Lauren's middle had expanded to the point that she had to flex her knees and bend down sideways to pick up the discarded wrapping paper from her sons' gifts. She stuffed the paper in the bag she still held, and then placed the bag on top of one of the boxes that had been carried in from the van.
"Your mother is so sweet. It wasn't necessary for her to buy presents for Shane and Tanner. She spoils them terribly."
"I know," A.J. smiled. "But she loves every minute of it."
"And she's already starting to spoil her unborn grandchild as well."
"Her present to us was a gift certificate to Lullaby Land for an extravagant amount of money. We'll be able to get the highchair we still need, and the dresser we wanted for in here, plus have money leftover to start the baby's bank account with."
"I guess I'd better sit down
and write Grandma C. a thank you note tonight, too, huh?"
Lauren wrapped her arms around her husband's waist. "I think you can be excused from that duty and phone her instead. You know how much she loves to hear from her own baby."
"That's true." A.J. kissed his wife on the nose. "She still spoils me, too."
"Not that I hear you complaining," Lauren teased.
"No," A.J. chuckled. "That's one thing you definitely won't hear me complain about."
Lauren released her husband, and for the first time since entering the room took note of his handiwork. "You've been busy this afternoon. I thought you were going to wait to put the crib together until Rick could help you. Wasn't it a challenge to brace all those pieces together by yourself?"
"A little bit," A.J. shrugged. "But I managed."
Lauren eyed her husband with open skepticism. "Rob cussed up a storm when he put it together before Shane was born, and I was helping him. My dad wasn't much better when I helped him take it apart after Tanner was ready for a regular bed."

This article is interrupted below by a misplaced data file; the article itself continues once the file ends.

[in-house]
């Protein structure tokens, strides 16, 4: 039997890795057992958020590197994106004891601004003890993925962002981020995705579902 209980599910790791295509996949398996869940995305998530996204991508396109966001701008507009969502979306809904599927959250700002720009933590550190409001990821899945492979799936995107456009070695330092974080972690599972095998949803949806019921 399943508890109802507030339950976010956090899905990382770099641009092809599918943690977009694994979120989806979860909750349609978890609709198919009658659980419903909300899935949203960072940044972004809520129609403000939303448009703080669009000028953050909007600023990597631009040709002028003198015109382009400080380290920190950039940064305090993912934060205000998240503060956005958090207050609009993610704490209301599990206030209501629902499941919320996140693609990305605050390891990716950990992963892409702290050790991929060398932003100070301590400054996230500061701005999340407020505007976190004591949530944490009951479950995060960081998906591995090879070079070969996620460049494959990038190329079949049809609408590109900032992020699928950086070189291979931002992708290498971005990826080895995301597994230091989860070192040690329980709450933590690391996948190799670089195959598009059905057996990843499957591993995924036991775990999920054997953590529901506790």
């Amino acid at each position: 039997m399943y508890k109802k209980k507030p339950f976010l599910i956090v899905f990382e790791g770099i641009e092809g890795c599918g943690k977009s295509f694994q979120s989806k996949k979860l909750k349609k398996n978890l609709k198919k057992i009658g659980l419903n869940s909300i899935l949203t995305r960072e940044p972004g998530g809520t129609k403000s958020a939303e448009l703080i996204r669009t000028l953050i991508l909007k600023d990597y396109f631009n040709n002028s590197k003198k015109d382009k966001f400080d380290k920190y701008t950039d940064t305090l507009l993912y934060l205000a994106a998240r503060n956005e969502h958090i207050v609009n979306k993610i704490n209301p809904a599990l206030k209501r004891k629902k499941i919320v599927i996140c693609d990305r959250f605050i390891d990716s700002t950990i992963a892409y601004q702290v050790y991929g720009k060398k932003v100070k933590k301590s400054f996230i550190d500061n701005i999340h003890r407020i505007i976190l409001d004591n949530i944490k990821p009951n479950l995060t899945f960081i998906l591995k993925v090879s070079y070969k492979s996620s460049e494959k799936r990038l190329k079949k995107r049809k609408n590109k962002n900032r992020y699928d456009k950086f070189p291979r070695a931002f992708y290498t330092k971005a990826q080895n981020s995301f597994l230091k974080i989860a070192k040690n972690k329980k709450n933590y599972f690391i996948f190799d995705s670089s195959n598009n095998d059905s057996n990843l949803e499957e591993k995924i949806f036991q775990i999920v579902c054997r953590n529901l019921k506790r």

"Like I said, I managed." A.J. focused his attention on the piles of presents surrounding him, turning circles as he studied the gifts. It wasn't lost on Lauren that he appeared to be intent on shifting the subject away from Rick.
"The fumes aren't bothering you, are they? I did some painting earlier, then used Old English to polish the furniture and squirted some oil on those crib springs. Maybe you shouldn't be in here right now."
"I'm fine. Can't smell a thing." Lauren walked over and tried lowering the right side of the crib. It slid down so easily that a five-year-old child could have mastered it. She slid it back up in the same manner. "You've got the windows open. Between the breeze and fresh air everything has probably dissipated."
"Just be sure. I don't want you in here if there's any chance of harm coming to you or the baby."
The woman hugged her husband from behind, her rotund belly bridging the space between them. "A.J., I love you so much."
A.J. turned around, placing one hand
on Lauren's stomach and the other on her cheek. The smile he gave her was soft and gentle, clearly broadcasting
his own love for her. "Why the
"No special reason. You simply do so much to make me happy. Not only did you put this furniture together all by yourself without the help of an instruction sheet or your brother, but then you polished everything so it all looks new again. Not to mention oiling those springs. I must have asked Rob to do that a hundred times after Tanner was born, but it was never a priority for him. As a matter of fact, I think that's why I divorced him."
A.J. laughed at his wife's dry sense of humor. "Good reason. Any man who doesn't oil crib springs for you deserves to be kicked out on his butt."